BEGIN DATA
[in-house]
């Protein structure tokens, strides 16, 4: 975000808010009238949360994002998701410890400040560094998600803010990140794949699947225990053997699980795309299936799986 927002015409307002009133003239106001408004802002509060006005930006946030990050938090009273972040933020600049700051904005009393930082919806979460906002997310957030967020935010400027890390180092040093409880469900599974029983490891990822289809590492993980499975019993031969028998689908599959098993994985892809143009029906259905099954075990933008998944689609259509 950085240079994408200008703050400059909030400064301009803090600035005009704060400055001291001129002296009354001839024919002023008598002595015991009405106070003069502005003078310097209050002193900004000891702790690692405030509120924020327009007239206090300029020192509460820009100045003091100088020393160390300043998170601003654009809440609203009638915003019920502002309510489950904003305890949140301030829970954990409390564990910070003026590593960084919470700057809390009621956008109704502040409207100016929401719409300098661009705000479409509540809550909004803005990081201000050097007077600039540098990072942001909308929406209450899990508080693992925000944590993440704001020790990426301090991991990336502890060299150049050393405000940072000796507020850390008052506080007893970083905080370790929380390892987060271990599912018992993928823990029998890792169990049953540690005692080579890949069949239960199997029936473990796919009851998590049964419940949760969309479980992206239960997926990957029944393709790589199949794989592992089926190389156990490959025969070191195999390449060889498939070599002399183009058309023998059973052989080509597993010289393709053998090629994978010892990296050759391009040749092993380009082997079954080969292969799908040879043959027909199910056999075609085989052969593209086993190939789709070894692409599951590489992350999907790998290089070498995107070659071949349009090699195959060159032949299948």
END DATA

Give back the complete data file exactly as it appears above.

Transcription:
[in-house]
């Protein structure tokens, strides 16, 4: 975000808010009238949360994002998701410890400040560094998600803010990140794949699947225990053997699980795309299936799986 927002015409307002009133003239106001408004802002509060006005930006946030990050938090009273972040933020600049700051904005009393930082919806979460906002997310957030967020935010400027890390180092040093409880469900599974029983490891990822289809590492993980499975019993031969028998689908599959098993994985892809143009029906259905099954075990933008998944689609259509 950085240079994408200008703050400059909030400064301009803090600035005009704060400055001291001129002296009354001839024919002023008598002595015991009405106070003069502005003078310097209050002193900004000891702790690692405030509120924020327009007239206090300029020192509460820009100045003091100088020393160390300043998170601003654009809440609203009638915003019920502002309510489950904003305890949140301030829970954990409390564990910070003026590593960084919470700057809390009621956008109704502040409207100016929401719409300098661009705000479409509540809550909004803005990081201000050097007077600039540098990072942001909308929406209450899990508080693992925000944590993440704001020790990426301090991991990336502890060299150049050393405000940072000796507020850390008052506080007893970083905080370790929380390892987060271990599912018992993928823990029998890792169990049953540690005692080579890949069949239960199997029936473990796919009851998590049964419940949760969309479980992206239960997926990957029944393709790589199949794989592992089926190389156990490959025969070191195999390449060889498939070599002399183009058309023998059973052989080509597993010289393709053998090629994978010892990296050759391009040749092993380009082997079954080969292969799908040879043959027909199910056999075609085989052969593209086993190939789709070894692409599951590489992350999907790998290089070498995107070659071949349009090699195959060159032949299948």